The deaths of two British soldiers on 15 January and the attacks on government buildings in Kabul three days later were a reminder of the challenges of the campaign in Afghanistan. Last year, the NS warned that Afghanistan risked becoming another Vietnam, with western forces bogged down in an unwinnable war and waning popular support at home. I take the warning seriously. But I don't accept the thesis.
The conflict in Vietnam was the product of a world divided by the cold war. The UK and its European partners did not join the US in Vietnam, unconvinced by the arguments for intervention. By contrast, the intervention in Afghanistan was triggered by a direct attack against the US on 11 September 2001. It has commanded widespread global support since then and the rationale for our continuing effort remains a direct concern about the threat to our national security if Afghanistan once again becomes safe ground for al-Qaeda under the umbrella of the Taliban.
The Vietcong were a broad, deeply rooted, popular movement tapping into nationalist feelings throughout the country and society, and their appeal and legitimacy ultimately proved superior to that of the South Vietnamese regime. The Taliban have limited appeal due to their ethnicity, geography and the recent memory of their brutal, reactionary misrule. Afghans fear their return. They worry that when coalition troops begin to leave, the Afghan government will be too weak to stand up to the Taliban. That is why international troops are focusing on building up the Afghan army. It is now 100,000-strong, on the road to 134,000 in the course of this year.
General McChrystal is getting international forces not just to train Afghans, but to fight alongside them - there is no quicker or better way to build the expertise of the army than learning side-by-side in theatre.
To remain resistant to Taliban intimidation, Afghans need to know that their government can provide basic justice and maintain order. This is especially relevant as the Taliban seek to offer an alternative to the state. They appoint their own shadow governors and administer their own crude brand of "justice". The danger is that, rather than being outgunned, the Afghan government is outgoverned.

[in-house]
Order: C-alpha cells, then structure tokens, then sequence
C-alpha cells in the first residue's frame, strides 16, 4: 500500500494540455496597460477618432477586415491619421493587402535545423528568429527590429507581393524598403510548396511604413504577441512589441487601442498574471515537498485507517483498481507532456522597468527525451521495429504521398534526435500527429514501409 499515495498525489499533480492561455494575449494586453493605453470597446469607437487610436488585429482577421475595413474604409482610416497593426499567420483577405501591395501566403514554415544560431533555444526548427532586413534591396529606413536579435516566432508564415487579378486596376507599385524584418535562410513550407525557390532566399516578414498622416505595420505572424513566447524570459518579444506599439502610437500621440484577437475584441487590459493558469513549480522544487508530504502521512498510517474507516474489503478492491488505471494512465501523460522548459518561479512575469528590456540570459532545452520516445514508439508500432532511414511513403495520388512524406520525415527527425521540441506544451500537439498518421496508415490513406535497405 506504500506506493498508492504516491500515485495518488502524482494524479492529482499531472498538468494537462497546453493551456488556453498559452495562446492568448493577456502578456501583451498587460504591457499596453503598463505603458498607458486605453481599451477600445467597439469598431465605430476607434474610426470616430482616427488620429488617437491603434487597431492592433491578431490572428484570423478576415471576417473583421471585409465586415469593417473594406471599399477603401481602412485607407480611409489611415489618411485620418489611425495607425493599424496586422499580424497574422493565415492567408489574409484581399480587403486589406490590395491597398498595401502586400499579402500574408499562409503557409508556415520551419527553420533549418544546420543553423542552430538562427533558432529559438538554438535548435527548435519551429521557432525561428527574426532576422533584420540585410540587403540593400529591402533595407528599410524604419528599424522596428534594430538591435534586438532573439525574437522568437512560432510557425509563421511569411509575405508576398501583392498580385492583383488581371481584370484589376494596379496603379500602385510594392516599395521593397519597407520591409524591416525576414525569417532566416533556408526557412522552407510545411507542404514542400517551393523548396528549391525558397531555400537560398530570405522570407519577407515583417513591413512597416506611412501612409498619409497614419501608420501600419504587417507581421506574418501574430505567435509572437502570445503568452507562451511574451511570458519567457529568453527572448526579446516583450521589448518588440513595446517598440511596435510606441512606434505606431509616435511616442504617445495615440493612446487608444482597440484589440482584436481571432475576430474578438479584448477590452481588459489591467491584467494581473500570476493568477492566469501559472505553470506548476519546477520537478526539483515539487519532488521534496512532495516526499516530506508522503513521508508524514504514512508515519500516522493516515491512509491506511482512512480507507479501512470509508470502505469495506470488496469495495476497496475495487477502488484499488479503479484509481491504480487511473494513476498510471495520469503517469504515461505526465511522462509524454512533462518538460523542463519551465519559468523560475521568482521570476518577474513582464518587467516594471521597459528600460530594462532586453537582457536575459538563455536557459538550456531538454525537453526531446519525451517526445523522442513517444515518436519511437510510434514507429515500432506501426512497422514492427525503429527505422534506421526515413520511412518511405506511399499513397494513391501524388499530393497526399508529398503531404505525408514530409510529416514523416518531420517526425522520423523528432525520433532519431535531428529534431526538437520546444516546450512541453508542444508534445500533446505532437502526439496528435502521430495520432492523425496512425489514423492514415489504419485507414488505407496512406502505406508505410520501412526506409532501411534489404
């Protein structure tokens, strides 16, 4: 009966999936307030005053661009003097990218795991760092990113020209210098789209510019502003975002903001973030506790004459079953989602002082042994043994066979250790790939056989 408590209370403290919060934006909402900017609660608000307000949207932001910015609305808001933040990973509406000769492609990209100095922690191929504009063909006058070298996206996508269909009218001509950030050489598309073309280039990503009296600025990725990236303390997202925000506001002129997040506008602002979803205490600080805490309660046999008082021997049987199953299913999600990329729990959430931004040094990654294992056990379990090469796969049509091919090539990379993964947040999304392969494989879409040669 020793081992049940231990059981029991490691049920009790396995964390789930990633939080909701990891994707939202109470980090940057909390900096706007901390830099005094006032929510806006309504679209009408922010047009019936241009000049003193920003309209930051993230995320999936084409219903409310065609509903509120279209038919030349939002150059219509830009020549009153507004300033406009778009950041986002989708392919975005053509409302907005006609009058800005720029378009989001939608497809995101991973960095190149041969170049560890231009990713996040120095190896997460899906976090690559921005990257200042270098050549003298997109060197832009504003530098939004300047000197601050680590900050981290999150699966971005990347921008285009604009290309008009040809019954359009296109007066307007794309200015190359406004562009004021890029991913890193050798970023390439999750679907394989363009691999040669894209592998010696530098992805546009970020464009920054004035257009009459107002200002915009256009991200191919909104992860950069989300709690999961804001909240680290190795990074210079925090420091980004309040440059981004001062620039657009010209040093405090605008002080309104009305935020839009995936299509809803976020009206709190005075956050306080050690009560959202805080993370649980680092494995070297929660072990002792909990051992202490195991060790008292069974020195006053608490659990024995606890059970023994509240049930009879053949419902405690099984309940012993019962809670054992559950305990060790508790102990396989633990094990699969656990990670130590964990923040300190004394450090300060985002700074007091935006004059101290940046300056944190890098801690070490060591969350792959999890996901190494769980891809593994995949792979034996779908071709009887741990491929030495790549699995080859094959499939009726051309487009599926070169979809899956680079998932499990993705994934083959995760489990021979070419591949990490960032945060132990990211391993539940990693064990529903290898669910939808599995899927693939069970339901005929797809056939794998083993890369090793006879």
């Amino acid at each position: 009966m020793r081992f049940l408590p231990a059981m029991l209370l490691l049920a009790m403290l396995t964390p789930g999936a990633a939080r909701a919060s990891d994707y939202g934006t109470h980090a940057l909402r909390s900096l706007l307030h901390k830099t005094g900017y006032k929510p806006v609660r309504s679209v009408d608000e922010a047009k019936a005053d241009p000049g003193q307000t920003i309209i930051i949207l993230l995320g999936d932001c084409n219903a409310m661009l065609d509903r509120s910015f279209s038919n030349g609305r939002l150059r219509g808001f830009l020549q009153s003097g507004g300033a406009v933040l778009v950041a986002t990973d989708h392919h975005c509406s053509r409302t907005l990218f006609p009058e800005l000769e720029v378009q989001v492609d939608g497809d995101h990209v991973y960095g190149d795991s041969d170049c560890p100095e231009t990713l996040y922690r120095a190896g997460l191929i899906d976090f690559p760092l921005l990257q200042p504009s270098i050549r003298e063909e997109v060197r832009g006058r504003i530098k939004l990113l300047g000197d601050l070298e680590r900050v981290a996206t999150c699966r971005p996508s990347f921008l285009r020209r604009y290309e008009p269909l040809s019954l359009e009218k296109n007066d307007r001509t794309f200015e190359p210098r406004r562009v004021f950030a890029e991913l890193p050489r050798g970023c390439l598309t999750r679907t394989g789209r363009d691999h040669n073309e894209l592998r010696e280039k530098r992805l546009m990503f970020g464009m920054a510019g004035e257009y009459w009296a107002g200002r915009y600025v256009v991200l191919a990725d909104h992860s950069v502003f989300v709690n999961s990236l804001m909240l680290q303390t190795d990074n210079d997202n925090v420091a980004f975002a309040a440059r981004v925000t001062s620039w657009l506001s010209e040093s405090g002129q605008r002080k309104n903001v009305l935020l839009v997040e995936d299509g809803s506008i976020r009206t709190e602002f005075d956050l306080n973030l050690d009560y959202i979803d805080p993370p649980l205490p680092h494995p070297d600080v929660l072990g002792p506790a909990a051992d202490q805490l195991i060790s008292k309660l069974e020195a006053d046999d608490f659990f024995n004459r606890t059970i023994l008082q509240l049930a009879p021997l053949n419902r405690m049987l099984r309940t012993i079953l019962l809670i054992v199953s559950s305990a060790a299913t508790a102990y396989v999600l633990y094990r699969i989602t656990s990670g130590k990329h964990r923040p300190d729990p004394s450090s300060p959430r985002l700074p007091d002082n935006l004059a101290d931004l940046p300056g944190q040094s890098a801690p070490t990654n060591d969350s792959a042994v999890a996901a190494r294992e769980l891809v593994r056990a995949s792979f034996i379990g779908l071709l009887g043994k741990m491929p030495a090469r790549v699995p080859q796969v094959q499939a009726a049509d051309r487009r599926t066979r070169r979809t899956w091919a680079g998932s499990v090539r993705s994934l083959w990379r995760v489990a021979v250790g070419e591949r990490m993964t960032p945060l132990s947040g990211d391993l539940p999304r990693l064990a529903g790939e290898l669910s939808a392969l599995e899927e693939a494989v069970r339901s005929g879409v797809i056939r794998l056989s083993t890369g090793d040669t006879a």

So it must build on and implement President Karzai's promise to tackle corruption. Provincial and district governors need to be given more power to govern and reach out to communities. That will include working with shuras of local elders to resolve disputes and expand social and economic provision. One example, in Helmand, is Governor Gulab Mangal's wheat distribution programme, supported by the UK, which has helped more than 35,000 farmers to grow wheat for the open market instead of opium poppies, the profits from which fill the Taliban coffers.
The enemy we face in Afghanistan is a diffuse network of insurgent groups with diverse motivations. The Taliban leadership is linked to al-Qaeda. The great mass of fighters is not. Most are driven by pride or the pursuit of profit or power rather than ideology.
Where the Vietcong were unified, the insurgency is a coalition of convenience that is capable of being divided. In his inauguration speech, President Karzai committed to an open and inclusive settlement for Afghanistan, beginning with a peace jirga - a gathering of the leaders of tribes and groups that make up Afghan society. We must support the government in its efforts to draw conservative Pashtun nationalists away from the insurgency. We must separate those who are prepared to participate in the free and open society enshrined in the Afghan constitution from the hardline ideologues whom we must face on the battlefield.
Neighbouring countries are suffering from the terrorism, drugs and crime that spill over Afghanistan's borders. As a result, it is becoming increasingly clear within the region that a stable, sovereign Afghan state is in the interest of all its neighbours. We need to build trust between these countries about each other's intentions. Pakistan is key. The history of finger-pointing (at best) with its neighbour has been replaced by co-operation. The Pakistani army's offensive in the Federally Administered Tribal Areas means that the Taliban are being squeezed on both sides of the border.
The implications for how we succeed are clear: military and development resources are critical, but they need to be channelled towards a clear political strategy aimed at maintaining the support of the Afghan people, dividing the insurgency and building regional co-operation. That is the task when more than 70 countries and international organisations meet in London on 28 January to discuss Afghanistan. We will be looking to President Karzai's government to show that its intentions on security and governance will be carried through into action. And the international community must renew and redouble its commitment to success.
This is a critical year for Afghanistan. The tempo of operations will increase - so, too, the resources. We are not trying to build a colony for ourselves. We are trying to prevent it becoming a crucible once again for attacks against the rest of the world. This is a necessary and achievable goal.
David Miliband is the Foreign Secretary and MP for South Shields